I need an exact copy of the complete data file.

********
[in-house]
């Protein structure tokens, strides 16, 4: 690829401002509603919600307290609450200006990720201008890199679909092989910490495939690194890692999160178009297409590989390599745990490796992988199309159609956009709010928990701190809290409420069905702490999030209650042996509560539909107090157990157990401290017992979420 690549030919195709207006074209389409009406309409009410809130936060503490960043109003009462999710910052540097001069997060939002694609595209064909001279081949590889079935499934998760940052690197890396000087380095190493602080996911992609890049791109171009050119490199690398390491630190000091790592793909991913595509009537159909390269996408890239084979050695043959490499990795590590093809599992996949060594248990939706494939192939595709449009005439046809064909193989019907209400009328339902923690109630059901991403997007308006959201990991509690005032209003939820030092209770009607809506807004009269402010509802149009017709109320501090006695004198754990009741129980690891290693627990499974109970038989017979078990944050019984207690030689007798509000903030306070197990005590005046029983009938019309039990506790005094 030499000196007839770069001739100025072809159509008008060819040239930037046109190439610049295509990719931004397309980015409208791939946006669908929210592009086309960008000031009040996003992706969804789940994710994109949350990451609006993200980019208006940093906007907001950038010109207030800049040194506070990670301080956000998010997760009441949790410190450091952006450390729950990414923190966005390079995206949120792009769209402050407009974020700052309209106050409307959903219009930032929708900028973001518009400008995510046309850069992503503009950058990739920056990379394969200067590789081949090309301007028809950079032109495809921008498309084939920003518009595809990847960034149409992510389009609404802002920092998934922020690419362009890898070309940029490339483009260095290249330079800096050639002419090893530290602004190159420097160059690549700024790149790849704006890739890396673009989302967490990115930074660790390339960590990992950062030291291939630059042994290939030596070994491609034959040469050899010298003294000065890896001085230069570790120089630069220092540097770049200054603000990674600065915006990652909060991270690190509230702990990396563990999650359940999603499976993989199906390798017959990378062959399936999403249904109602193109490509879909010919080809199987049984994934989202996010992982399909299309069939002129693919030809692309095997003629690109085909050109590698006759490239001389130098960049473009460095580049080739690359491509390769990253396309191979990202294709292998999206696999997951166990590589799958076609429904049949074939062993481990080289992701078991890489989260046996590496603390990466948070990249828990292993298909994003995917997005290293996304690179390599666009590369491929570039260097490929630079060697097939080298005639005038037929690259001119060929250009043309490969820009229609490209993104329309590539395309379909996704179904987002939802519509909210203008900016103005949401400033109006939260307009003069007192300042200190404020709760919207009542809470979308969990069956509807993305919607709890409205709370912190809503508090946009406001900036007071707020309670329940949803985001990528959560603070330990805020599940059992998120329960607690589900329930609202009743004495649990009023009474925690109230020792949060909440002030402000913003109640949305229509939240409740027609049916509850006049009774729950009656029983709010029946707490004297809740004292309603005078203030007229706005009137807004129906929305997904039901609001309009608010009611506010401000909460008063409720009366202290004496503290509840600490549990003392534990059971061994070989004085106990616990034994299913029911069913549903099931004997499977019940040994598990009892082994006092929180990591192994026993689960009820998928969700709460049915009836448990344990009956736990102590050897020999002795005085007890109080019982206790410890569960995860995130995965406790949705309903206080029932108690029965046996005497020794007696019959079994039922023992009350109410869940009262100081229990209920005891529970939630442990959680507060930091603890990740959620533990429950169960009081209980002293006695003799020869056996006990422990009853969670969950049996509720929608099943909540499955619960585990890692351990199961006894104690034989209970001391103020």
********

[in-house]
């Protein structure tokens, strides 16, 4: 690829401002509603919600307290609450200006990720201008890199679909092989910490495939690194890692999160178009297409590989390599745990490796992988199309159609956009709010928990701190809290409420069905702490999030209650042996509560539909107090157990157990401290017992979420 690549030919195709207006074209389409009406309409009410809130936060503490960043109003009462999710910052540097001069997060939002694609595209064909001279081949590889079935499934998760940052690197890396000087380095190493602080996911992609890049791109171009050119490199690398390491630190000091790592793909991913595509009537159909390269996408890239084979050695043959490499990795590590093809599992996949060594248990939706494939192939595709449009005439046809064909193989019907209400009328339902923690109630059901991403997007308006959201990991509690005032209003939820030092209770009607809506807004009269402010509802149009017709109320501090006695004198754990009741129980690891290693627990499974109970038989017979078990944050019984207690030689007798509000903030306070197990005590005046029983009938019309039990506790005094 030499000196007839770069001739100025072809159509008008060819040239930037046109190439610049295509990719931004397309980015409208791939946006669908929210592009086309960008000031009040996003992706969804789940994710994109949350990451609006993200980019208006940093906007907001950038010109207030800049040194506070990670301080956000998010997760009441949790410190450091952006450390729950990414923190966005390079995206949120792009769209402050407009974020700052309209106050409307959903219009930032929708900028973001518009400008995510046309850069992503503009950058990739920056990379394969200067590789081949090309301007028809950079032109495809921008498309084939920003518009595809990847960034149409992510389009609404802002920092998934922020690419362009890898070309940029490339483009260095290249330079800096050639002419090893530290602004190159420097160059690549700024790149790849704006890739890396673009989302967490990115930074660790390339960590990992950062030291291939630059042994290939030596070994491609034959040469050899010298003294000065890896001085230069570790120089630069220092540097770049200054603000990674600065915006990652909060991270690190509230702990990396563990999650359940999603499976993989199906390798017959990378062959399936999403249904109602193109490509879909010919080809199987049984994934989202996010992982399909299309069939002129693919030809692309095997003629690109085909050109590698006759490239001389130098960049473009460095580049080739690359491509390769990253396309191979990202294709292998999206696999997951166990590589799958076609429904049949074939062993481990080289992701078991890489989260046996590496603390990466948070990249828990292993298909994003995917997005290293996304690179390599666009590369491929570039260097490929630079060697097939080298005639005038037929690259001119060929250009043309490969820009229609490209993104329309590539395309379909996704179904987002939802519509909210203008900016103005949401400033109006939260307009003069007192300042200190404020709760919207009542809470979308969990069956509807993305919607709890409205709370912190809503508090946009406001900036007071707020309670329940949803985001990528959560603070330990805020599940059992998120329960607690589900329930609202009743004495649990009023009474925690109230020792949060909440002030402000913003109640949305229509939240409740027609049916509850006049009774729950009656029983709010029946707490004297809740004292309603005078203030007229706005009137807004129906929305997904039901609001309009608010009611506010401000909460008063409720009366202290004496503290509840600490549990003392534990059971061994070989004085106990616990034994299913029911069913549903099931004997499977019940040994598990009892082994006092929180990591192994026993689960009820998928969700709460049915009836448990344990009956736990102590050897020999002795005085007890109080019982206790410890569960995860995130995965406790949705309903206080029932108690029965046996005497020794007696019959079994039922023992009350109410869940009262100081229990209920005891529970939630442990959680507060930091603890990740959620533990429950169960009081209980002293006695003799020869056996006990422990009853969670969950049996509720929608099943909540499955619960585990890692351990199961006894104690034989209970001391103020």